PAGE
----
Which stories do we tell? Which voices do we listen to?
What pictures do we show?
As a prospective ethnologist, I travelled the West Bank, occupied Palestine, for several weeks in March 2016. Away from media reports, other’s stories or scientific texts, I aimed to get an own idea of the living conditions of the local people. Together with a group of Palestinian and international participants, I joined the Freedom Ride, organised by the culturally activist Freedom Theatre in Jenin Refugee Camp. The journey took us to key areas of oppression and non-violent resistance of the Palestinians and showed us the daily struggles of living under the Israeli occupation. I documented faces, living spaces and situations and listened to and recorded stories of individuals and communities. Every single story is worth being told and listened to. Parts of these stories are going to be presented through the documentary exhibition project Ride for Justice – Non-violent resistance in Palestine. The exhibition is guided by the message “Come and see, go and tell”, a message our group was left with at the end of every encounter. As with the Freedom Theatre bringing the experiences of the Palestinian people onto stage through interactive theatre, the exhibition aims to tell the documented stories to a broad audience. By introducing the Freedom Theatre, the exhibition shows one example of a cultural institution creating space for free expression and hope in the middle of the ongoing occupation, by offering cultural, non-violent approaches.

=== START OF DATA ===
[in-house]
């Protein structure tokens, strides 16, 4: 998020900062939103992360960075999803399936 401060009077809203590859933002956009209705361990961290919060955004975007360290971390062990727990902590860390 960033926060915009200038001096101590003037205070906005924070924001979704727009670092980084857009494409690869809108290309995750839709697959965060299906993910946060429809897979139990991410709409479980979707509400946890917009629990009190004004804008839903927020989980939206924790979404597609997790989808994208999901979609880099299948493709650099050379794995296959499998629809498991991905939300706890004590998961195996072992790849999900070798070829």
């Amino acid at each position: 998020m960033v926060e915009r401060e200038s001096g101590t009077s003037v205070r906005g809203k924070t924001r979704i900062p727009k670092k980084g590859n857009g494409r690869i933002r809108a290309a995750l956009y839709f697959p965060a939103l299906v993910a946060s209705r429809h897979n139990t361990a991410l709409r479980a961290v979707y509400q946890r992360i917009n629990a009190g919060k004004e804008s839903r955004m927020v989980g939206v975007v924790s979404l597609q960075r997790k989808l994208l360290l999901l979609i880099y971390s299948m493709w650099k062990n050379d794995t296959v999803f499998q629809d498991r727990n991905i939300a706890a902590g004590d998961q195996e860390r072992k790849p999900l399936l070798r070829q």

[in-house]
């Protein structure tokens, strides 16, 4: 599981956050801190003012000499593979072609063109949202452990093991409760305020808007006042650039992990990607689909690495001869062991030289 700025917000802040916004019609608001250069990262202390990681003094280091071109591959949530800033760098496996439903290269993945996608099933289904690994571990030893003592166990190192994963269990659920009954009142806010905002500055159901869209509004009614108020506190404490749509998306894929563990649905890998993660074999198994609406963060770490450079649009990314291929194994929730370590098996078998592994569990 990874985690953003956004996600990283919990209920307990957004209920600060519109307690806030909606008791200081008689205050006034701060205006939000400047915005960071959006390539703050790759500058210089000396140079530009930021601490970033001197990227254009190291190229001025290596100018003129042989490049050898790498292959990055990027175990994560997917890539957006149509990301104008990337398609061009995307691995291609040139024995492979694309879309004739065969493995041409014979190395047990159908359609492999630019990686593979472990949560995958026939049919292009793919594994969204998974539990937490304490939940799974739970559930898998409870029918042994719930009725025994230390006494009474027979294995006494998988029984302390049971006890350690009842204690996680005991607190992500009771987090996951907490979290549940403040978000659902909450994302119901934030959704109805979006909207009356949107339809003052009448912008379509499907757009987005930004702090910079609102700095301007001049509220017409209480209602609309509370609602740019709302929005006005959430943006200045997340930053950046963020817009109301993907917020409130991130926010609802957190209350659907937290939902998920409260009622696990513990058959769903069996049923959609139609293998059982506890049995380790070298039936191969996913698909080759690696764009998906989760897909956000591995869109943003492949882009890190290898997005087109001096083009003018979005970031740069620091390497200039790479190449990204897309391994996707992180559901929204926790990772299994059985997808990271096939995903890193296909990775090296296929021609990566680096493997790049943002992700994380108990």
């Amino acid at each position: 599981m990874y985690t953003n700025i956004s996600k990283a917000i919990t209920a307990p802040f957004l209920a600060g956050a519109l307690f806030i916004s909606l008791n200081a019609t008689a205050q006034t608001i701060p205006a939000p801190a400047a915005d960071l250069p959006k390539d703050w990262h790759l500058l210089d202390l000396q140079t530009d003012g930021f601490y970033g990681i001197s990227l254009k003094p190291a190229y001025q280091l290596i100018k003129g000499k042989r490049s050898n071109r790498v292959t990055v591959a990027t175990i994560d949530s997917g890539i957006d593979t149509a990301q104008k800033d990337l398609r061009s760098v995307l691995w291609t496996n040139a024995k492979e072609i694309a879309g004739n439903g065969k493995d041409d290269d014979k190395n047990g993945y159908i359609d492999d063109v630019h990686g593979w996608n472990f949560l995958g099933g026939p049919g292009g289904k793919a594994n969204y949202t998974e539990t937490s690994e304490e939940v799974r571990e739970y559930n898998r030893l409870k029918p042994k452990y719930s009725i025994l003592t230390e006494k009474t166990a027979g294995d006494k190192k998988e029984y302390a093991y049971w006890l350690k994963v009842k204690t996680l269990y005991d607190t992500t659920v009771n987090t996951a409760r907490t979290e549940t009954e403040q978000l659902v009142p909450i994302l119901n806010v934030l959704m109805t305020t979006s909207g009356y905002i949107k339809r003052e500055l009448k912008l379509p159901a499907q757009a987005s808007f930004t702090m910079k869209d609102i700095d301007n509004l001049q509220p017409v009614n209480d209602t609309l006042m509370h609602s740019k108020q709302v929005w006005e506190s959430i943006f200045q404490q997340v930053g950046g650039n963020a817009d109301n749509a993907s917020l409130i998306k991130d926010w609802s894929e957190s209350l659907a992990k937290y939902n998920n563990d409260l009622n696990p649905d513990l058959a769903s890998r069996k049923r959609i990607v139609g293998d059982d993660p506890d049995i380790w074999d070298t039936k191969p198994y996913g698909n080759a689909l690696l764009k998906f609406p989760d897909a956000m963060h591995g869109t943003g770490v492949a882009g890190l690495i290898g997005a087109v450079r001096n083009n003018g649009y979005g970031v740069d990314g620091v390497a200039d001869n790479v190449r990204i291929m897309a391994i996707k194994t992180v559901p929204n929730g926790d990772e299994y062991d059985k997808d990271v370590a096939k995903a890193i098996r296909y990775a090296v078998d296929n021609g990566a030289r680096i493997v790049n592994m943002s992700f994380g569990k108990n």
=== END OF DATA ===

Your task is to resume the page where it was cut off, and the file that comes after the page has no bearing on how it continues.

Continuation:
Here, where the hills slope before the sunset and the chasm of time
near gardens whose shades have been cast aside
we do what prisoners do
we do what the jobless do
we sow hope.
– Mahmoud Darwish